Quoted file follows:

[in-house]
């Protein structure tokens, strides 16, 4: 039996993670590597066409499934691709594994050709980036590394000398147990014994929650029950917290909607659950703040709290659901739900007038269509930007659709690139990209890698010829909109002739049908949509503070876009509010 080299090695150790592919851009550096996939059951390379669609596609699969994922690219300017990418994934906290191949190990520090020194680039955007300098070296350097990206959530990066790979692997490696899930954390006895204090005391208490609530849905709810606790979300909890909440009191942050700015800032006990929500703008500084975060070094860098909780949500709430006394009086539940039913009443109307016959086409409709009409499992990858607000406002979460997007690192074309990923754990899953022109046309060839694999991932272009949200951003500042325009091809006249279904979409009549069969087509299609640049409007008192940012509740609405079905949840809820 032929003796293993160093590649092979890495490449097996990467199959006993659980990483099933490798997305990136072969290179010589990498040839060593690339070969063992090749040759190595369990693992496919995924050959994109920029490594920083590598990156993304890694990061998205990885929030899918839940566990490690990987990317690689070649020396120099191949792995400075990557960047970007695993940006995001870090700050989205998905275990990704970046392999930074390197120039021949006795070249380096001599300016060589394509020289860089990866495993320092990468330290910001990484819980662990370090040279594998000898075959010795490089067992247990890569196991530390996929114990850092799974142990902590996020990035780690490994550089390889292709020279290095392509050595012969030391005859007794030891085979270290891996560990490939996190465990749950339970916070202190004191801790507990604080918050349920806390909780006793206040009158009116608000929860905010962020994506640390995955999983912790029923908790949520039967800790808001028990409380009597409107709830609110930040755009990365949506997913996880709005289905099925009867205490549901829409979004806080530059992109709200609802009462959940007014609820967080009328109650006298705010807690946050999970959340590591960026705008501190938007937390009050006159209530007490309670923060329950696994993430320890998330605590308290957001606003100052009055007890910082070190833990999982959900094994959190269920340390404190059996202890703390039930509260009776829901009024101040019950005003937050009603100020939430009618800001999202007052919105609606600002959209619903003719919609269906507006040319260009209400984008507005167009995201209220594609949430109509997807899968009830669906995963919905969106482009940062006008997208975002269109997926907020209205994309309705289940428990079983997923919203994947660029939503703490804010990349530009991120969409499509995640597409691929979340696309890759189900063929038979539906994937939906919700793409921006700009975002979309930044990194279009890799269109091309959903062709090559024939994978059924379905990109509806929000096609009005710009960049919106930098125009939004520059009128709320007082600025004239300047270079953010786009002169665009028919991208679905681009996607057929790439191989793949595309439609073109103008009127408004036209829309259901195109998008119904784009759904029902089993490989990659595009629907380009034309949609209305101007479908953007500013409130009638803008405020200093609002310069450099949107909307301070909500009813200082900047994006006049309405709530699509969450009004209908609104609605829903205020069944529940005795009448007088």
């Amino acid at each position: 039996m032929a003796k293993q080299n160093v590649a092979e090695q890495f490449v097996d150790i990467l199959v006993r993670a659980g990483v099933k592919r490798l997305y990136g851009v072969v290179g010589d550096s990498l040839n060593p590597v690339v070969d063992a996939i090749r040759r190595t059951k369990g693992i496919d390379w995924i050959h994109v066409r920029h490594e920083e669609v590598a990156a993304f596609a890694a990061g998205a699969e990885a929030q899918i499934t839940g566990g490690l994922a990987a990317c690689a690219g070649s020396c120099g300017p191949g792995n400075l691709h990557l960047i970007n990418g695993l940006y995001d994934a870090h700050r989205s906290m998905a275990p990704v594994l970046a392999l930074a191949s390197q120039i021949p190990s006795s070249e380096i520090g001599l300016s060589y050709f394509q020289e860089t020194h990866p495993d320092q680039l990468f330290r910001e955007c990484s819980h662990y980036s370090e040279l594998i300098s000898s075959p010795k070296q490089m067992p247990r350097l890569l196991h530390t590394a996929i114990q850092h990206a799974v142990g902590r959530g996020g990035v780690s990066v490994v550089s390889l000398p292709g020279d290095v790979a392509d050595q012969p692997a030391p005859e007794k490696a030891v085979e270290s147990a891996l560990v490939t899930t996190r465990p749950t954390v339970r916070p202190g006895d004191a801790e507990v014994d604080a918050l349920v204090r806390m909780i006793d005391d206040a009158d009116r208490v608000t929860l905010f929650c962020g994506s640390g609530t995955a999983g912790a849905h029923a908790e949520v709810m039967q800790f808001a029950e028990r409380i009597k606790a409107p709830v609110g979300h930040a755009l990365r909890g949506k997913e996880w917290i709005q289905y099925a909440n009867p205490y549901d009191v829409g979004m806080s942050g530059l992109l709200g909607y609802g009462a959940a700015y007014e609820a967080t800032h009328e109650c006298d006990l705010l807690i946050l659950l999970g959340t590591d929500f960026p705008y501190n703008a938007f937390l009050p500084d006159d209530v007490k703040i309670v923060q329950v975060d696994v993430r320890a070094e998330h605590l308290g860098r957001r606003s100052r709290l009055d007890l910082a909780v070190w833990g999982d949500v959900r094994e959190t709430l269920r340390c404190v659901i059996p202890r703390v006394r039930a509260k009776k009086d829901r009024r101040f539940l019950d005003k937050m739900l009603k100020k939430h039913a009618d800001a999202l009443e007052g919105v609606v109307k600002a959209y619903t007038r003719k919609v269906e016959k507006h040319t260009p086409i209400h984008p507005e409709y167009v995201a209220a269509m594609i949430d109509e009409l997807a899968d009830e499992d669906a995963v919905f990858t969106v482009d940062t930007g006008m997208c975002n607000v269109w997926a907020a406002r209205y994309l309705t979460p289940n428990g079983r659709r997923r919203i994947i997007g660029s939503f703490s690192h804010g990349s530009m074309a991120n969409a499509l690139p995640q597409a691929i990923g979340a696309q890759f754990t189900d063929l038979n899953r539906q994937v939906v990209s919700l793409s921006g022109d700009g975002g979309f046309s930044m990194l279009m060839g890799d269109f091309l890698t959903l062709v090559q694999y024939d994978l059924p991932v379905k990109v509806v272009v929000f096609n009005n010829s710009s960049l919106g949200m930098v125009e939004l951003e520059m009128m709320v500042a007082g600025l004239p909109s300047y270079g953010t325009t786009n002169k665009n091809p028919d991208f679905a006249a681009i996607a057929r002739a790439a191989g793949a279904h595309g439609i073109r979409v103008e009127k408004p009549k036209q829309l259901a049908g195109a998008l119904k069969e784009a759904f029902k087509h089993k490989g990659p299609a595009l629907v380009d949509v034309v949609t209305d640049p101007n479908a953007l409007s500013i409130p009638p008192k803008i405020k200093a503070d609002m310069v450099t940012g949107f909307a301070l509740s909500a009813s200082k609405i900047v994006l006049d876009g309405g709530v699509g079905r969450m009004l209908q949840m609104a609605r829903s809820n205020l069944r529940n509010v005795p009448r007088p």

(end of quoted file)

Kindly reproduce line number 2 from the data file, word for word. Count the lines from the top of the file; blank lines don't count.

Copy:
């Protein structure tokens, strides 16, 4: 039996993670590597066409499934691709594994050709980036590394000398147990014994929650029950917290909607659950703040709290659901739900007038269509930007659709690139990209890698010829909109002739049908949509503070876009509010 080299090695150790592919851009550096996939059951390379669609596609699969994922690219300017990418994934906290191949190990520090020194680039955007300098070296350097990206959530990066790979692997490696899930954390006895204090005391208490609530849905709810606790979300909890909440009191942050700015800032006990929500703008500084975060070094860098909780949500709430006394009086539940039913009443109307016959086409409709009409499992990858607000406002979460997007690192074309990923754990899953022109046309060839694999991932272009949200951003500042325009091809006249279904979409009549069969087509299609640049409007008192940012509740609405079905949840809820 032929003796293993160093590649092979890495490449097996990467199959006993659980990483099933490798997305990136072969290179010589990498040839060593690339070969063992090749040759190595369990693992496919995924050959994109920029490594920083590598990156993304890694990061998205990885929030899918839940566990490690990987990317690689070649020396120099191949792995400075990557960047970007695993940006995001870090700050989205998905275990990704970046392999930074390197120039021949006795070249380096001599300016060589394509020289860089990866495993320092990468330290910001990484819980662990370090040279594998000898075959010795490089067992247990890569196991530390996929114990850092799974142990902590996020990035780690490994550089390889292709020279290095392509050595012969030391005859007794030891085979270290891996560990490939996190465990749950339970916070202190004191801790507990604080918050349920806390909780006793206040009158009116608000929860905010962020994506640390995955999983912790029923908790949520039967800790808001028990409380009597409107709830609110930040755009990365949506997913996880709005289905099925009867205490549901829409979004806080530059992109709200609802009462959940007014609820967080009328109650006298705010807690946050999970959340590591960026705008501190938007937390009050006159209530007490309670923060329950696994993430320890998330605590308290957001606003100052009055007890910082070190833990999982959900094994959190269920340390404190059996202890703390039930509260009776829901009024101040019950005003937050009603100020939430009618800001999202007052919105609606600002959209619903003719919609269906507006040319260009209400984008507005167009995201209220594609949430109509997807899968009830669906995963919905969106482009940062006008997208975002269109997926907020209205994309309705289940428990079983997923919203994947660029939503703490804010990349530009991120969409499509995640597409691929979340696309890759189900063929038979539906994937939906919700793409921006700009975002979309930044990194279009890799269109091309959903062709090559024939994978059924379905990109509806929000096609009005710009960049919106930098125009939004520059009128709320007082600025004239300047270079953010786009002169665009028919991208679905681009996607057929790439191989793949595309439609073109103008009127408004036209829309259901195109998008119904784009759904029902089993490989990659595009629907380009034309949609209305101007479908953007500013409130009638803008405020200093609002310069450099949107909307301070909500009813200082900047994006006049309405709530699509969450009004209908609104609605829903205020069944529940005795009448007088």